Camping Showers Are Great For Hygiene Without Power
If there is one luxury that everyone loves, it’s the ability to sit in silent appreciation of some warm water to wash up with after a hard day’s work. Unfortunately, a nice stream of warm, pressurized water from your typical shower usually requires a lot of electronic pumps and a large water heater in the basement that won’t be functioning after SHTF. Thankfully there are a few improvised alternatives that have been used by campers and long-term hikers that can be co-opted for prepping use.
How to Build a DIY Camping Shower
The design I’m giving her is just one of many possible methods for making your own. Obviously the kind of gear you keep stockpiled will dictate what you have on hand when you’re building your shower so here are some basic principles behind every shower design:
- Non-electric feed. You won’t usually have the ability to pump water using fuels, so you’ll need to have a design a system that can function without an electric water feed. Gravity is the most common method, though some dedicated folks use showers made with manual air pumps in mind.
- Portability. Most camping showers are made to be lugged along with the rest of your stuff when it comes time to break camp and move on. As such they tend to be made of plastic or rubber since it folds up into a pack and weighs little..
- Durability. Despite the weight and packability concerns, you will also want to have something that can last for many showers without springing unintended leaks. As such, some extra reinforcing materials (duct tape for example) are commonly used on seams and major stress points.
- Ease of cleaning. You will be filling something with water, potentially warm water, which means that all manner of crud is going to try growing in the shower as soon as you’re done using it. Make sure there is some way to easily run a cleaner through the system or that it can be quickly disassembled.
With those in mind, let’s take a look at our extremely cheap, extremely simple design:
- A roll of heavy-duty garbage bags (black is best for improving the water’s heat!)
- Rope strong enough to suspend several gallons of water in the air.
- A tree with a sturdy branch about 6.5 feet off of the ground.
- *Optional* Duct Tape for reinforcing and repairing.
How to Build It:
- Triple-bag the garbage bags for improved strength.
- Fill the bags with clean water. Not only is dirty water bad for you healthwise, but grit and sticks could clog up the shower or rip the bags open.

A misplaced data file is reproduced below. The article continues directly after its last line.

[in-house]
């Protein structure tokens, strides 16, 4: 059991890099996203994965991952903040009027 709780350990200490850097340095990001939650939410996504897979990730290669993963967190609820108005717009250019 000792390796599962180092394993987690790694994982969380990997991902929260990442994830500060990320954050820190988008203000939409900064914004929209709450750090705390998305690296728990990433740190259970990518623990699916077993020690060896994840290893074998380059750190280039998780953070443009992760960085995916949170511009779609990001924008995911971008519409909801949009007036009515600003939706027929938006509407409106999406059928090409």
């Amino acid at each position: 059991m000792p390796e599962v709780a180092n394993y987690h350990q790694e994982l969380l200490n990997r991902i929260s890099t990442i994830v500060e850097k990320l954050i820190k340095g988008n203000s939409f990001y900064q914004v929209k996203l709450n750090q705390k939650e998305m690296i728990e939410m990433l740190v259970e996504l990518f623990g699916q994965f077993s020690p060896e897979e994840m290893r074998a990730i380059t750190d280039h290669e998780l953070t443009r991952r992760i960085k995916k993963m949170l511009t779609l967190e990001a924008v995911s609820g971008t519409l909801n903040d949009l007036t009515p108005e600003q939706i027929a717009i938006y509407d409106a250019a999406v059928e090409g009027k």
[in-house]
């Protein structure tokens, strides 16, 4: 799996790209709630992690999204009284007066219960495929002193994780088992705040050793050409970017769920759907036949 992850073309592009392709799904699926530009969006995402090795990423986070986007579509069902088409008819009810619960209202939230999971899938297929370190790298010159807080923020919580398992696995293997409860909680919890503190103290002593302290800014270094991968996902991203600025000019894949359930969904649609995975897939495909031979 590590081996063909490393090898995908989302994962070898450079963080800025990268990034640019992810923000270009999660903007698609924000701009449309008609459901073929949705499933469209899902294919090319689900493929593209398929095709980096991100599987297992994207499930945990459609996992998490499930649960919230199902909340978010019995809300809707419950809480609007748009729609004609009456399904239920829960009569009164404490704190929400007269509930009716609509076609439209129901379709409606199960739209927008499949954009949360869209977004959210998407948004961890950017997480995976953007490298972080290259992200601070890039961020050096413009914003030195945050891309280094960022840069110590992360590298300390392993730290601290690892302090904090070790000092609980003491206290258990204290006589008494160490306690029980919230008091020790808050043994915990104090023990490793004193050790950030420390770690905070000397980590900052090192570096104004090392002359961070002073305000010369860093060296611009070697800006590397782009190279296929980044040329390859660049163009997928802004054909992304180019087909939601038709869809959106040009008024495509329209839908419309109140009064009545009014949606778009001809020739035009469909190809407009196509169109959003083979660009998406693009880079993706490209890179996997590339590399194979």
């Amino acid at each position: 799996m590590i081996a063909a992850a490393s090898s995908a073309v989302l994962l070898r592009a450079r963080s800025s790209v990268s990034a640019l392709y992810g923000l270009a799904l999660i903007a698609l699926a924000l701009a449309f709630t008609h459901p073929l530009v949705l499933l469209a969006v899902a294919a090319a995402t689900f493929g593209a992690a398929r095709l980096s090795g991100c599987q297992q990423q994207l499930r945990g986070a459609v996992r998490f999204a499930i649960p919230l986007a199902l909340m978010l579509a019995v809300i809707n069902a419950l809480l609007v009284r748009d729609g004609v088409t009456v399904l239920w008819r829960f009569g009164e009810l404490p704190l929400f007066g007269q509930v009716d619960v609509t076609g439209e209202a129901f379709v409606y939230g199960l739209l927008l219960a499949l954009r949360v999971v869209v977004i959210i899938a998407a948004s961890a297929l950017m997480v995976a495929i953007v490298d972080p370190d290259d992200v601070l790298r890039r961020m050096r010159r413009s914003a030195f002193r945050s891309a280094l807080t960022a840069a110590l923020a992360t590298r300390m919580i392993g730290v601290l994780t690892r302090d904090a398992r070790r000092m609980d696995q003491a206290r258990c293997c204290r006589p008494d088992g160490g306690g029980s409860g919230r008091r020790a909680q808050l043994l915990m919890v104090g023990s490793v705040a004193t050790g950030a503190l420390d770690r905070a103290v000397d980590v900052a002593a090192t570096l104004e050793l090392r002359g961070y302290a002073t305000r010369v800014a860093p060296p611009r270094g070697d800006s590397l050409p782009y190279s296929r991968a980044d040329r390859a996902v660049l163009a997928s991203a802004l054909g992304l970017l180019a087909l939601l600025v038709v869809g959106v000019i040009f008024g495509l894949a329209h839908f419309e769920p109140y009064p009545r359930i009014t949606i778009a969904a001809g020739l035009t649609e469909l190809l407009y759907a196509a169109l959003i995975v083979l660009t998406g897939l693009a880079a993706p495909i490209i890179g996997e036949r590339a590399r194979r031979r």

- If desired, let the bags sit in the sun for several hourse. This allows the sun to do its work, heating the water above “freezing cold” so that it’s at least mildly more comfortable.
- Taking care to avoid weak or rotted limbs, suspend the filled bags with a rope from a strong branch. I suggest hefting it about 6.5 feet off of the ground merely to give you some clearance between the bags and your head, but any height you find comfortable is fine.
- Poke a few holes to let water through and start rinsing. The fewer holes the greater the pressure, so don’t get overzealous. Try to space them apart a bit as well to avoid weakening one section so much that it gives way.
- As you use your shower, feel free to use duct tape to reinforce areas that are weakening or obvious stress points to extend the life of the shower. In my experience duct tape does a pretty poor job sealing the actual holes since the seal it creates isn’t watertight, but it can help if you see bulges along seams and such.
This shower must usually be refilled for each person who uses it, so only the first person gets a warm shower unless you store water elsewhere to warm up and then pour it into the bags right before you shower. If you want to keep reusing the bags and letting them sit, you’ll have to add a fourth layer to catch water that leaks out of the holes, then remove it once it’s time to shower.
A camp shower is really very simple, and while it cannot give you endless gallons of hot water it is far better than the dirty and unhygienic alternative!